by Campbell Finlayson
Rangers and Celtic will both begin their first league campaign as a non-amateur side when the Scottish Women’s Premier League kicks off this weekend.
With Glasgow City dominating the SWPL, winning the last 13 titles, their city neighbours have tried to end that control, by taking advantage of their status in world football and moving their women’s sides into a new professional era.
On the blue side of the city, the women’s team are now fully professional, training alongside the men’s side and academy teams at the club’s Hummel Training Centre in Milngavie, while Celtic have signed a number of players on professional contracts, with the rest of the squad on a semi-pro basis.
Former Ger, Gregory Vignal was appointed as the head coach of the first team midway through last season and this campaign will work as joint boss with Malky Thompson and the pair are happy to be working alongside each other.
Vignal said: “To be honest I am really happy to work with Malky, I’ve known him for a while now and I said to him, ‘I need you to push me out my comfort zone’ and he can help me become a better coach, a better manager and we can work together to do our best.”
As for Thompson, the fact he can now work alongside the Frenchman is a huge thing, he said: “We’ve worked at Rangers and Birmingham City so we have known each other a long time so it’s great to work together as a coach as opposed to previously as a player.”
The integration of the academy and women’s sides into the club as a whole has been seen as a huge step, with Rangers the first Scottish club to become professional and Vignal is delighted that it has finally happened.
“To be full time you are only thinking about football. The time off the pitch, the recovery, it is the most important. We now have international girls which means more games and being full-time is important for the club. I am really happy, there’s been a fight to be integrated and to go full time for the last year and it’s finally the time, so I’m really pleased.”
Not only does the change see the players facing an increased workload, but the coaches have to adjust as well, although Thompson is enjoying it so far, he said: “It’s new for me but it’s great, every day is a school day. The broad investment is not just going full-time, it’s a full integration of the whole club, there’s a family atmosphere, a togetherness and that’ll hopefully grow personalities and grow them as people. It’ll definitely help the players; it gives them more time together and will hopefully help them to gel and understand each other.”
With the season only just about to get under way, Rangers take on Hearts on Sunday, it is too early for anyone to make a judgement on the final league placings, but Vignal is confident in his side’s abilities.
He said: “We will see where we are at the end of June in the league in terms of points. A club like us, of course we want to win, it’s part of the DNA, we’ll work week by week and see where we are. With the cups, of course you can win a trophy quickly, but the league is the main focus for us to earn Champions League qualification. Everybody is excited (for Sunday) because we’ve had seven weeks of training and they need to play so I look forward to Sunday.”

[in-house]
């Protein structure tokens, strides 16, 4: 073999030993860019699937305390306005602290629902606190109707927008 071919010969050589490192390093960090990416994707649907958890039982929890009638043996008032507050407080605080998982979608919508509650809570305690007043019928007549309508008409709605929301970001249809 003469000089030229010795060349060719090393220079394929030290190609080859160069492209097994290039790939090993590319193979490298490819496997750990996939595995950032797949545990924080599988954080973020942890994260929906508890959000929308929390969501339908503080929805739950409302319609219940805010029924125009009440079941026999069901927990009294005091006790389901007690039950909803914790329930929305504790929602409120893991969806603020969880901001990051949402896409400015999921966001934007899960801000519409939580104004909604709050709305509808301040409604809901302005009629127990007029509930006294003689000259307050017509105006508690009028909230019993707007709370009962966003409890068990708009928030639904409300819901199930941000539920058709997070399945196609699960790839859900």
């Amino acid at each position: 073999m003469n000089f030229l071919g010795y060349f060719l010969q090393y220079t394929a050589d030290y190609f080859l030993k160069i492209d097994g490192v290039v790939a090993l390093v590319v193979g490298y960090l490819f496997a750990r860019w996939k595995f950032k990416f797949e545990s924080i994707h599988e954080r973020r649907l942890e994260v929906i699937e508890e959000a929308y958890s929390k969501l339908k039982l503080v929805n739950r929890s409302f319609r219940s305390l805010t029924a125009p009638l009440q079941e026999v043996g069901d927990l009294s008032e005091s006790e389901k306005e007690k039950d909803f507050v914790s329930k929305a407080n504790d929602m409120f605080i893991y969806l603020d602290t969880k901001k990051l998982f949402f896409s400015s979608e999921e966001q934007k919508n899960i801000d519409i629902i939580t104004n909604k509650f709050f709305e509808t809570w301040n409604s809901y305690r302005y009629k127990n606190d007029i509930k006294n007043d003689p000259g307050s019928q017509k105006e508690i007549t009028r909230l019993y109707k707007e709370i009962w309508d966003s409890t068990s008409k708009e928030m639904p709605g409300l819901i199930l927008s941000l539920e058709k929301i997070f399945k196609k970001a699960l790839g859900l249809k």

Across the city, things are moving just as fast, although in a slightly different direction. A number of the players are now on professional contracts at Celtic but with some remaining semi-pro, a hybrid training regime has been taken on. In charge of the Hoops this season is former Lewes boss Fran Alonso, the Spaniard having worked with the likes of Ronald Koeman down south.
He knows the demands of working at a club of Celtic’s size and hopes to be the man to lift them to the levels they want to be at, he said: “One of the reasons Celtic brought me here was to bring that professionalism, the structure of the week, the recovery and sleeping protocol.
“We are getting there; we are improving each week and we’ve changed the mindset part to full time. Not everyone is full time but those that are understand to look after themselves and they are. We give them a wellness report every morning and we are much closer than before but we have to adjust training sessions depending on how they feel.”
A trip to Gran Canaria in pre-season allowed the manager to get to know his squad even better and he feels it was of benefit to all.
“Gran Canaria was very important, it was the highlight of my time here so far. It was a good chance for team building so now they are not only teammates but also friends which is very important, you can see it on the pitch, they fight for each other, fight to get the ball back. I’m happy with the development, we’re not the final product, nowhere near but I can see they are reacting very well, and we are in a good position to put in a good performance on Friday.”
That game on Friday sees Celtic kick off the new SWPL1 season with a clash against champions Glasgow City. The Hoops were the only side that managed to beat City in the league last season, with a 4-1 win in November and they’ll be hoping to spring another shock at the weekend.
“We’ll try to win because we are Celtic, we’re being humble because we are Celtic, but we’ve only won one cup. We want to be the best, but you need to work hard and well, our only goal for now is get something from Glasgow City and we know we are good enough to get something.
“If we get a good result on Friday then maybe I’ll be more optimistic for the season, maybe fighting for things but for now it’s game by game. I am excited and I believe a lot in this team and this group.”